Dungeons & Dragons Forgotten Realms
Elminster Speaks
Wrapup Compilation
Part 66: Kholtar, Part 17
Part 65: Kholtar, Part 16
Part 64: Kholtar, Part 15
Part 63: Kholtar, Part 14
Part 62: Kholtar, Part 13
Part 61: Kholtar, Part 12

Elminster Speaks
(Part #38)

The Sage of Shadowdale has something to say about pretty much everything. Despite having outlets in many forums the Old Mage still has more to say about Faerûn. Not wanting to anger an archmage, we decided it would be best to give him a regular column from which to discuss the finer points.

Listen well, young one . . .

Life in Delzimmer

I happen to be one of those folk who believe that the seeking of knowledge is its own reward and justification, but there are others who challenge me when I impart news of this or that deed, cabal, or locale of Faerûn with queries of: "That's far away or long ago -- why should I care?"

In the instance of Delzimmer, my reply is that every region of Faerûn has its crossroad places, its centers of trade vital to foreigners trying to acquire things or get things done, and Delzimmer is one such. In its small, dusty-when-'tis-not-damp way, this city is every bit as vital as Waterdeep. In Delzimmer, traders from Dambrath and Luiren meet the wider world, eager to acquire things they can't get or dare not be seen at home making or buying.

Mercenaries, wagons and their drovers, and even small bands of thieves can be had for hire, and almost every building in the city has a street-level shop and dwellings above -- shops usually crammed with a wild and crowded variety of goods new and old, including cargo that came out of (or, as they say, "fell off of") wagons that passed through in the past.

Oxen, draft horses, and riding mounts galore can be bought in plenty in Delzimmer, and more than once their numbers have attracted wemic raids out of the north. (These and bandits and goblins from the Toadsquat Mountains were the original justification for the satrap families assembling private armies.)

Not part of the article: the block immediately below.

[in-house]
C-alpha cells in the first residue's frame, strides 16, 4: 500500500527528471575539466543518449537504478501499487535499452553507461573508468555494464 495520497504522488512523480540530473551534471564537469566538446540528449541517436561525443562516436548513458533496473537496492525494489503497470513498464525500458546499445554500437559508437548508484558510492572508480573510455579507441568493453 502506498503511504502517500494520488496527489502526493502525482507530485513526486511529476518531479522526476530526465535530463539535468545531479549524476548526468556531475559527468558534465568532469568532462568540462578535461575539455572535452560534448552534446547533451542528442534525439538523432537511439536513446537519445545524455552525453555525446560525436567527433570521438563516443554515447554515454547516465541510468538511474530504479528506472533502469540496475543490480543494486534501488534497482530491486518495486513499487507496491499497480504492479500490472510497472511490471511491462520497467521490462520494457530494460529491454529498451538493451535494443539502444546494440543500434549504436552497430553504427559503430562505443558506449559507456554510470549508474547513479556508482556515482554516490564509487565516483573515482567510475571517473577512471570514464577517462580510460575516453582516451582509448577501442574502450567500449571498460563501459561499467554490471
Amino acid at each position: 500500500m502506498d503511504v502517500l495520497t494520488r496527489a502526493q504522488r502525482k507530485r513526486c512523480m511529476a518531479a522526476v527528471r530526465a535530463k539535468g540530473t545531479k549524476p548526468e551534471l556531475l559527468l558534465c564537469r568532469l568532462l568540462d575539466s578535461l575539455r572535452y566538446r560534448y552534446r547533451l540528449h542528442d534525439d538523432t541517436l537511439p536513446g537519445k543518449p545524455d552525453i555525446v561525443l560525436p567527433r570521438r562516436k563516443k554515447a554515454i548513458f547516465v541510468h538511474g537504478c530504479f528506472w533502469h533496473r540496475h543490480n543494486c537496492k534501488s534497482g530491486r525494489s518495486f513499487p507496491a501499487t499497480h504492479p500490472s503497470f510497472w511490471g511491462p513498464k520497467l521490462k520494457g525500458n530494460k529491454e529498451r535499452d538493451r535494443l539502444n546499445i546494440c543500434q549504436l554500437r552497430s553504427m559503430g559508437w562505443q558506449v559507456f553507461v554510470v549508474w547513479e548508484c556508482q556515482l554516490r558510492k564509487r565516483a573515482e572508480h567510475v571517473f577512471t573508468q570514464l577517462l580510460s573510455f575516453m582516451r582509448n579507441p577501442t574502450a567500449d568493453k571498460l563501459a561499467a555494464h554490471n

Folk of all races rub shoulders in the city, trade is easy, swift, informal, and usually bustling day and night. (Large iron lanterns are hung outside shops that are open for business in the dark hours.) There's always an air of excitement in town.

Competition keeps prices for nonrare goods quite low. Folk with few coins can eat quite well if they dine on quace and other local fruit (pickled quace in winter), skewers of fried snake and lizard, and handpies (known less politely as "rat pies" for the source of most of the ground meat therein, but tasty enough when cooked with chopped wild onion and the hot brown local sauces). Cheeses, jugged fruit jellies, and roast boar from nearby Luiren are always plentiful.

Almost half of all Delzemaer are halflings from nearby Luiren, and they tend to swiftly and cheerfully embrace one get-rich-quick scheme and then turn to the next, playing it all as a big, cheerful game. Even heavy losses don't seem to bother them much, so long as they detect no skullduggery.

Hin love to gamble, in Delzimmer as much as in Luiren, and games of cards and dice and strategy can be found everywhere in the city. For the last decade, new table games -- ye would call them board games -- have swept the city every few months, as avid Delzemaer gamers invent new ones. Some games travel with the caravans to become pastimes o fthe idle rich of other cities, but most are known nowhere else in Faerûn.

Folk of Dambrath are apt to be far less open and cheerful than halfings, but those who come to Delzimmer are generally civil, or even looking for what ye might call "a good time."

In short, Delzimmer is one of those colorful, often-wild places where the world comes to scheme and trade and play. Worth a look, if ye're in the area -- or stumble across the right portal in Voonlar.

Read the previous Elminster Speaks column or go to the Forgotten Realms main news page
for more articles and news about the Forgotten Realms game setting.


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